Seanad debates

Tuesday, 14 December 2010

Services for People with Disabilities


10:00 pm

Photo of Fidelma Healy EamesFidelma Healy Eames (Fine Gael)

I welcome the Minister of State and thank the Leas-Chathaoirleach for allowing me to raise this matter. I ask the Minister for Health and Children to explain the rationale for leaving children with hearing loss or who are deaf without an audiological scientist in Galway since 2002, apart from some sketchy periods when a qualified person has been provided on an ad hoc basis. I ask the Minister of State to outline the timeframe for filling this post and indicate when it will be filled.

I am about to share with the Minister of State an incredible scandal involving a clear infringement of the rights of deaf children. If he listens, as I know he will, he will understand why this is the case. Since 2002 in Galway children with hearing loss or require a hearing test have had to wait considerably long periods before seeing an audiological scientist. There has been no full-time audiological scientist in the area since 2002 and the HSE has only provided a limited and inadequate service, using visiting qualified scientists in three to four sessions per month to assess children. The current waiting list runs to almost 1,300 deaf children who are awaiting their first assessment and review. Clearly, this is unacceptable.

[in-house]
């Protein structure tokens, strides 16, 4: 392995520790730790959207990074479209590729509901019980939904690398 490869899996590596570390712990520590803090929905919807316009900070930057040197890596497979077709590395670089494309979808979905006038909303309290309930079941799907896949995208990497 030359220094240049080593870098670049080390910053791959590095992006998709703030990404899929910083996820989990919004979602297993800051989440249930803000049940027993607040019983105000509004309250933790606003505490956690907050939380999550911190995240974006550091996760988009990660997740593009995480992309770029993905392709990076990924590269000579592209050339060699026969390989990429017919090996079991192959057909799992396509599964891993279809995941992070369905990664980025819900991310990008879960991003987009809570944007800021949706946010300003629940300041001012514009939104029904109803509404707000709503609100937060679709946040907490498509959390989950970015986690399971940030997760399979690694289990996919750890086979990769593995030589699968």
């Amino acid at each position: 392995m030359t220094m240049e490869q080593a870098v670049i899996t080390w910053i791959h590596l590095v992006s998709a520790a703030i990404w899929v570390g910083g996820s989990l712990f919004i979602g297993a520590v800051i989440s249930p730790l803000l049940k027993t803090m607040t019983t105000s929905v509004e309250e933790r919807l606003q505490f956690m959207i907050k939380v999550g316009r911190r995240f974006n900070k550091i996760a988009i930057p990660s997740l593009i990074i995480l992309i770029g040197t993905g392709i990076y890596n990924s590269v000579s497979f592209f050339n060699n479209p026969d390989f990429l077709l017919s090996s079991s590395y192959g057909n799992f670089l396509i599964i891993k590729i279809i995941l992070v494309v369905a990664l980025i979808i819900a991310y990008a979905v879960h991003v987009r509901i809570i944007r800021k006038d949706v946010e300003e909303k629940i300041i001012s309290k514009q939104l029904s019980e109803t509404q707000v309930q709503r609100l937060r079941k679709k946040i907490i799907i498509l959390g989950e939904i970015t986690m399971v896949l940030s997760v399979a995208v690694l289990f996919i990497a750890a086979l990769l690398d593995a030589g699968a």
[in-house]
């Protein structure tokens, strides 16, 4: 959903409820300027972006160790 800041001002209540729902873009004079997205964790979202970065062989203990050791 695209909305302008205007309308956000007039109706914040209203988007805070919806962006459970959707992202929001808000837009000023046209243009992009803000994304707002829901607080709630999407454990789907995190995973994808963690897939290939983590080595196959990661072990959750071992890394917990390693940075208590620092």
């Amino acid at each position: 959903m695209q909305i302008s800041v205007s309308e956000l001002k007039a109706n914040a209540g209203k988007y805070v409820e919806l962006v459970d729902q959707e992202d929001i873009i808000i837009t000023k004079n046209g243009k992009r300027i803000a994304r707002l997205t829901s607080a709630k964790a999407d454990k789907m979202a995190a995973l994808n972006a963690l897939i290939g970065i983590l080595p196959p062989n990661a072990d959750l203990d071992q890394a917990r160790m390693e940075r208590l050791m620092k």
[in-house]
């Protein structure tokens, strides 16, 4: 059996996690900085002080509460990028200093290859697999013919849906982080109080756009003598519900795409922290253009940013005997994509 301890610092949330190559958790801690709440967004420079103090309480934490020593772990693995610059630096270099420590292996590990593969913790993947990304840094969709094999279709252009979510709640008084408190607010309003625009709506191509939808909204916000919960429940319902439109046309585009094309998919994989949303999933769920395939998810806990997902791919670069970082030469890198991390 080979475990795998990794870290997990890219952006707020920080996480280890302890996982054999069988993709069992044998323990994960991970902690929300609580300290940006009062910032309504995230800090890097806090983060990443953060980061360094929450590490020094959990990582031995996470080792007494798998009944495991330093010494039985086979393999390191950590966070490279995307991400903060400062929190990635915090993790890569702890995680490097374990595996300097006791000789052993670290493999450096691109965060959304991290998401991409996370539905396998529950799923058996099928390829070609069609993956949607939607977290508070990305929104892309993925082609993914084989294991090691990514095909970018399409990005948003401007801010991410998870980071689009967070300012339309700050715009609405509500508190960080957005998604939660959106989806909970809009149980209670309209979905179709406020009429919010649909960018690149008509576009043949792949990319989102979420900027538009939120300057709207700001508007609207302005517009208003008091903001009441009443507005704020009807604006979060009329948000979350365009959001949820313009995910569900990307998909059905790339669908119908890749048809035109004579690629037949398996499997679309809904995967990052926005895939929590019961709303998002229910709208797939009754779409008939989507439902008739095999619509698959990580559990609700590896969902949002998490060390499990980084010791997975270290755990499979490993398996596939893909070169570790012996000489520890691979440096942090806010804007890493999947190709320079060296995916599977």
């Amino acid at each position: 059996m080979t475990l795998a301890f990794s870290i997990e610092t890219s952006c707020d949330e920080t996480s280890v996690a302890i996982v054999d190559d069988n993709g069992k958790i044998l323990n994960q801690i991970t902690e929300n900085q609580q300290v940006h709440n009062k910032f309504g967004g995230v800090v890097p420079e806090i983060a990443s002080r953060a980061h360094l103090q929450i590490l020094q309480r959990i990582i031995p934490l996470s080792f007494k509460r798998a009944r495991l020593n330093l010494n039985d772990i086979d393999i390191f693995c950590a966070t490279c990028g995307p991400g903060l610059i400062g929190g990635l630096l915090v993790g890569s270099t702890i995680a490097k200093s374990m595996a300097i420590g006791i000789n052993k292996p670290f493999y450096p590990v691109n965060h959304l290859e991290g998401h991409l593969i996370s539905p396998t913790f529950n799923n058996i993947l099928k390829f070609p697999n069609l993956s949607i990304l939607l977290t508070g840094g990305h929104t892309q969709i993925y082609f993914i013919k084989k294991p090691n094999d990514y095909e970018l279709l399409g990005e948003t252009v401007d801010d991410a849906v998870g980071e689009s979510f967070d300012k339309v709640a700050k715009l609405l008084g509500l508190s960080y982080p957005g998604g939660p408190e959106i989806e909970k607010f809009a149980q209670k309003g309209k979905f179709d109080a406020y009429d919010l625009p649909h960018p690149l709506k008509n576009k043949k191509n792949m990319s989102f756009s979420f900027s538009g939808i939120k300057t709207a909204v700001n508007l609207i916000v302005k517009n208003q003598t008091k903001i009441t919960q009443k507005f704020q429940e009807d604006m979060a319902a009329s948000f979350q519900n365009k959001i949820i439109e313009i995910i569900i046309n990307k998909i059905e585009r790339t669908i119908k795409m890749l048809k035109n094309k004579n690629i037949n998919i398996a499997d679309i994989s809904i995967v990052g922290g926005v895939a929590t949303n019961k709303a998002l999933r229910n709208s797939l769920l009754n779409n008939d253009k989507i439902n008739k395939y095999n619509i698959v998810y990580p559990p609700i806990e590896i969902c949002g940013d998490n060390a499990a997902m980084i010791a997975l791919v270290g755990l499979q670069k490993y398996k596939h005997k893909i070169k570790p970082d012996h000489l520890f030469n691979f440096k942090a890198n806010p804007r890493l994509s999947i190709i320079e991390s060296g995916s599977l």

During the years the HSE has attempted to fill the post but to no avail. The last time it was advertised was early 2009, at which point four candidates were invited to attend an interview. Two withdrew for personal reasons, while two were waiting to be interviewed when the embargo on recruitment was implemented. Their interviews were cancelled as a result. Should an embargo have been applied in this case? I say, "No." By November 2009 the HSE was unable to meet its commitment to provide even a locum service, thus leaving deaf children in Galway without a service, including hearing tests, the provision of moulds or the upgrading of hearing aids. As a result, with great difficulty parents have had to source moulds and seek tests elsewhere in the country.

In March parents of hearing impaired children in Galway reformed a campaign to fight for the provision of a service for their children.


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